Beginner’s Guide: How to Become a Software Tester? 2020 Update

@KingaTest

It’s 2020 people, the world is changing. So do our careers and expectations.
I was recently asked how to start a career in the IT world. How to become a tester/developer?

I thought that it is quite hard for me to answer, at first – because I’m old and it’s been a while since I was looking for my first engagement, moreover, the job market is changing very fast. the expectations, that were given to the candidates 2, 3 or more years ago, might be no longer valid. I often train students, but they are usually people, who study programming or follow a similar technical path, but how does it look like today, when you are completely fresh in the business?

I decided to gather some useful tips and share it with anyone in need.

I’ve asked Twitter first

How to become a tester/developer?

A group of my kind IT-related fellows responded:

I was also given some tips and linked to some good readings written by my Software Testing Gurus:

Ministry of testing advised this one, it is a great reading for beginners.

I particularly recommend this bit for all of you who are looking for an answer: What do software testers do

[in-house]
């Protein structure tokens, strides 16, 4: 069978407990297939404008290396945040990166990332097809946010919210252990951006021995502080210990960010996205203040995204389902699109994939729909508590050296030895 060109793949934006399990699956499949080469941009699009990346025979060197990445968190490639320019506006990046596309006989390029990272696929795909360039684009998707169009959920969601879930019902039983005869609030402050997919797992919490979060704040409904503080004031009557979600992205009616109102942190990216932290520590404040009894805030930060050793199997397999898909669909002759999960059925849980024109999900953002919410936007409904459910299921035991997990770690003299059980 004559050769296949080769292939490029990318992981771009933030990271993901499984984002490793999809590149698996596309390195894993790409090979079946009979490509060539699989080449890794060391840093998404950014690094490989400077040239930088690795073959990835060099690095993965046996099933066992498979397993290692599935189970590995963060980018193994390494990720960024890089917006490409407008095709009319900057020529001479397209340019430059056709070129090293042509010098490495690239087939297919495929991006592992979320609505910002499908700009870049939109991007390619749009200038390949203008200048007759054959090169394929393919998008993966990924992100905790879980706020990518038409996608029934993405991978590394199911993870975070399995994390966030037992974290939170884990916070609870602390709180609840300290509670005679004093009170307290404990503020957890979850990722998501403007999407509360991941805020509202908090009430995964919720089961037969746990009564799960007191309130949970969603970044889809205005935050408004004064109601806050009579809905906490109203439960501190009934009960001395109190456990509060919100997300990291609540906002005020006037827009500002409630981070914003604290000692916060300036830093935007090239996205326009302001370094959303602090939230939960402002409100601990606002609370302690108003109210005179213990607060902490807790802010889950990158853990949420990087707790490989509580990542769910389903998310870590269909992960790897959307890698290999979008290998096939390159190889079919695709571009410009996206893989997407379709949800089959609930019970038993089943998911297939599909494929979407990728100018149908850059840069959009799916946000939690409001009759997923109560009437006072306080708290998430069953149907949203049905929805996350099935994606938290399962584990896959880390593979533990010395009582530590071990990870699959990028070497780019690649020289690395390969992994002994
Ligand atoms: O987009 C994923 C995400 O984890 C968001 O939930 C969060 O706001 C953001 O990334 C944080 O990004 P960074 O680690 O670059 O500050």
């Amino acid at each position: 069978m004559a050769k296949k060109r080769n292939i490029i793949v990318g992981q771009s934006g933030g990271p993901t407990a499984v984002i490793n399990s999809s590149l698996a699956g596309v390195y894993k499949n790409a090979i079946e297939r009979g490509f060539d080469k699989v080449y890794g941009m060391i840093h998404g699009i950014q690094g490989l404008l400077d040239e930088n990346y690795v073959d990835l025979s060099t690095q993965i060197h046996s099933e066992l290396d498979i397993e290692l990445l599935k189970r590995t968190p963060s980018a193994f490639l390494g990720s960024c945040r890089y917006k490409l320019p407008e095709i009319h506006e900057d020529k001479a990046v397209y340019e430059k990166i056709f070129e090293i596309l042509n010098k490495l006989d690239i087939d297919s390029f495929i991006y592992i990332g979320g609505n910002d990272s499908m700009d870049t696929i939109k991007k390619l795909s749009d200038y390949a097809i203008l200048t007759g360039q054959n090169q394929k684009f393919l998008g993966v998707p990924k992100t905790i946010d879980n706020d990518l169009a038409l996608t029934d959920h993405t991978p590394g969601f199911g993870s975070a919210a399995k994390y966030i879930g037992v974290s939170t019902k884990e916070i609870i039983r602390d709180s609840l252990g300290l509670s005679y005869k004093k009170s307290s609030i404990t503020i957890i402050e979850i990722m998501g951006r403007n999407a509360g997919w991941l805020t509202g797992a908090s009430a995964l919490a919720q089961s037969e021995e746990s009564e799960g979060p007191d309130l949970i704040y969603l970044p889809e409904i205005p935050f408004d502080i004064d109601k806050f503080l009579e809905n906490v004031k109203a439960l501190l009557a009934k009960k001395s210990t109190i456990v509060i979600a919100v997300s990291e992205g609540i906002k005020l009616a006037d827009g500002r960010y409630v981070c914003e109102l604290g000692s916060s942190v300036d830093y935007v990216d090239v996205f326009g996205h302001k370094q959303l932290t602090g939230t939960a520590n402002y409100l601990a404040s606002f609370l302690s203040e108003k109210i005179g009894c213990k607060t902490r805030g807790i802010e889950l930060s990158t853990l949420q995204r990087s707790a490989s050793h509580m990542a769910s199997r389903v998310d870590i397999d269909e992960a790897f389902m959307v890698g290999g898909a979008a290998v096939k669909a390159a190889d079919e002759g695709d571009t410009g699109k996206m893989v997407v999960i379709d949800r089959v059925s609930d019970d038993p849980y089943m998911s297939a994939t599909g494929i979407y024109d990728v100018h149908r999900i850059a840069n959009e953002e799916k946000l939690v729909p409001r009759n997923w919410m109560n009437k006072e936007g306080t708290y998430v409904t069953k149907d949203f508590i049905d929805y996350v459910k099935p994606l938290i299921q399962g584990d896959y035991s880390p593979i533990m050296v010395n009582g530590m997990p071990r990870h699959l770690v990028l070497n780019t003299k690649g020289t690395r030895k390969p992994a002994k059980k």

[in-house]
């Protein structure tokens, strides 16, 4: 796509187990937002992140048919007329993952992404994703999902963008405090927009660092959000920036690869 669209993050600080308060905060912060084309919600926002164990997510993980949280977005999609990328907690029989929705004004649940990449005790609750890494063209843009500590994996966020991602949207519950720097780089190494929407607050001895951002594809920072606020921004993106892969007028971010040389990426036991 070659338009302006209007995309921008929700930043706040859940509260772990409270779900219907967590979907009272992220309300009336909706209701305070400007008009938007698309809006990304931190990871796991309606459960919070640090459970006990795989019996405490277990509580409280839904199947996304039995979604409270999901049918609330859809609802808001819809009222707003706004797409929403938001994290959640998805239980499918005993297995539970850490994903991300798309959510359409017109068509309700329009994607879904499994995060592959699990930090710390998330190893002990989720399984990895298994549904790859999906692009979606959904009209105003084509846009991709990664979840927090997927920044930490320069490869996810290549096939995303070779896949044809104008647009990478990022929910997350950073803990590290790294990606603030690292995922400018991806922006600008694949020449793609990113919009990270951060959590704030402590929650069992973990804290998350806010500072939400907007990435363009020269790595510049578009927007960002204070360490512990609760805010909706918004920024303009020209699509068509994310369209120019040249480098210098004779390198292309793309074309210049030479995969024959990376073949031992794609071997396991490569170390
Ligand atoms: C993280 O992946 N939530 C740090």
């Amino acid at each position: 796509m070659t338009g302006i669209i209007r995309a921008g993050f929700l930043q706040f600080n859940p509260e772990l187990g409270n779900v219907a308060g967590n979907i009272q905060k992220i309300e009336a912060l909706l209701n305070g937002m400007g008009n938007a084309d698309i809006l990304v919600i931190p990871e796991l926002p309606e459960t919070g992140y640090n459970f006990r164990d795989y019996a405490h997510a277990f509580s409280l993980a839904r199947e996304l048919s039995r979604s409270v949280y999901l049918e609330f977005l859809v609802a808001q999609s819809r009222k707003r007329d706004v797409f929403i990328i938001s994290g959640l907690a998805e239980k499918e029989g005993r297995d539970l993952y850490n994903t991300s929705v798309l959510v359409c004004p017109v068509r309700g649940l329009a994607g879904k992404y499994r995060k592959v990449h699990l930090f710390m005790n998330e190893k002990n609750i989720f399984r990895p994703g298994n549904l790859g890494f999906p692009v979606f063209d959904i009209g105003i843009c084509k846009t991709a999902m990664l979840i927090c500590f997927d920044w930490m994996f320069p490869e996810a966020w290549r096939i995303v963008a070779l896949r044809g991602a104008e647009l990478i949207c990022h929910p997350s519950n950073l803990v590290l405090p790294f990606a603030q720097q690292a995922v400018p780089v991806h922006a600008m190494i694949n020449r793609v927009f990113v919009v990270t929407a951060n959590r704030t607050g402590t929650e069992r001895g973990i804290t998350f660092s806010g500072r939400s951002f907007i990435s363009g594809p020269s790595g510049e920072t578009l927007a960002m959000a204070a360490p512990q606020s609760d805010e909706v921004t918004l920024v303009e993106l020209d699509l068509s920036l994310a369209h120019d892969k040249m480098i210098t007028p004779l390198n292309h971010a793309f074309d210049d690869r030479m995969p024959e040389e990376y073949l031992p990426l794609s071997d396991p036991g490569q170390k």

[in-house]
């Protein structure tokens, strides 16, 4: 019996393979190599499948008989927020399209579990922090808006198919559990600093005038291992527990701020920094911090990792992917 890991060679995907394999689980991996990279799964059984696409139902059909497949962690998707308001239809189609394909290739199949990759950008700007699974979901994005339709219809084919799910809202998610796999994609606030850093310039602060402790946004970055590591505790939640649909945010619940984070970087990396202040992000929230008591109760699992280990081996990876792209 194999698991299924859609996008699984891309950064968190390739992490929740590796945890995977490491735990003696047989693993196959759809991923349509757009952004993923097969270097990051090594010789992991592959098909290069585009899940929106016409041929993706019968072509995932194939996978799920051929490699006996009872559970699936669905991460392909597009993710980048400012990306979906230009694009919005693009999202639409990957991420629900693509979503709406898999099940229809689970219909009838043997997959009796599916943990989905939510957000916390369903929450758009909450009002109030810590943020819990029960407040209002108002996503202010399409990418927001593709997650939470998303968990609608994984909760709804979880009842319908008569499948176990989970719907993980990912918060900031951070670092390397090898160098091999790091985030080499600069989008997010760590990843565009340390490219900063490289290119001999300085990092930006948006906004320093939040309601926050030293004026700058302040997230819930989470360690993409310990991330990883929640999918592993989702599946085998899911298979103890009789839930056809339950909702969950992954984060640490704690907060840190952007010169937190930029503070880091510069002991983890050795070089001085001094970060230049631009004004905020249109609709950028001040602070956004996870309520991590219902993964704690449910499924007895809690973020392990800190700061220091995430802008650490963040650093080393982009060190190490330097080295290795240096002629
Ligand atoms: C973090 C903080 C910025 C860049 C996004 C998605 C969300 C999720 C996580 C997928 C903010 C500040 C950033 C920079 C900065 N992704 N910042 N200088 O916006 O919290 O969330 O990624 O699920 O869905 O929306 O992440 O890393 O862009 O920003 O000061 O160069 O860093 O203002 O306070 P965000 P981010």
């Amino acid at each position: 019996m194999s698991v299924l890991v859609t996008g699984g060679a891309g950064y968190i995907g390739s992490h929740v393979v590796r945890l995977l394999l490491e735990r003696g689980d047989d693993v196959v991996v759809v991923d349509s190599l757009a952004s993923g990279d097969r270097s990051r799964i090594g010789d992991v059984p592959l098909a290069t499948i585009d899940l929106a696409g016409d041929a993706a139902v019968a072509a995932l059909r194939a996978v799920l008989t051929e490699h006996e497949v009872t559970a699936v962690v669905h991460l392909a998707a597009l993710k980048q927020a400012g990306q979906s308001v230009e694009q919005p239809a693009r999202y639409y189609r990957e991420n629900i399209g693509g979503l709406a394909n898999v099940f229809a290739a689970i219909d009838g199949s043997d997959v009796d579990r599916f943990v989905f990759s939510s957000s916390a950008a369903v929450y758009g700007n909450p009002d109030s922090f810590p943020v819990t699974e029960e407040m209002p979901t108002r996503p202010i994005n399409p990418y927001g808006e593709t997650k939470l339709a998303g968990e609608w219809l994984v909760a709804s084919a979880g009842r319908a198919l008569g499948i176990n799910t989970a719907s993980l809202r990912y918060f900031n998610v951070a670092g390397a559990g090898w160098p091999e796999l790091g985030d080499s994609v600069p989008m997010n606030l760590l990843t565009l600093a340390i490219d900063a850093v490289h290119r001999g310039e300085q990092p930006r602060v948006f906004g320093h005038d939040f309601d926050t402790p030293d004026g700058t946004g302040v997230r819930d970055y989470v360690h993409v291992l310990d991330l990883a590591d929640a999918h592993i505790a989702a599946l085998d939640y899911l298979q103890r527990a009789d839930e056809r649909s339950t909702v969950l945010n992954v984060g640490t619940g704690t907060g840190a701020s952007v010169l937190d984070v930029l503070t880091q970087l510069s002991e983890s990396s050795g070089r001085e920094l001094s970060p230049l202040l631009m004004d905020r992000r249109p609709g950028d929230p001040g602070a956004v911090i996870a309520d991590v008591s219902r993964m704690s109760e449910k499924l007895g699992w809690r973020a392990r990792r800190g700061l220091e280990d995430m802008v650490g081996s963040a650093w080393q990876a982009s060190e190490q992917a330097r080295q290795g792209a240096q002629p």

Here is also a great piece of reading by Katrina ClokieTesting for non-testers

And one more from Angie Jones.

Ministry of Testing recommends also following books:

  • Explore It! by Elizabeth Hendrickson, an excellent book about exploratory testing.
  • Evil by Design by Chris Nodder,
  • Agile Testing by Lisa Crispin and Janet Gregory is one of those books that everyone raves about and you wonder why it took you so long to read it.
  • Thinking, Fast and Slow by Daniel Kahneman – it is a psychological book, what’s more, he got a Nobel Prize for his research in the field of the economy! Definitely worth to read.

I would also recommend for Polish readers:

  • Zawód Tester by Radosław Smilgin – a good guide for the newbies.

Summarizing all the above, when you get a sense of what the testing or programming is, ask yourself if you like it and only then go further, join a community and gather knowledge.

Tai Lopez – pozdro dla kumatych 😀

What else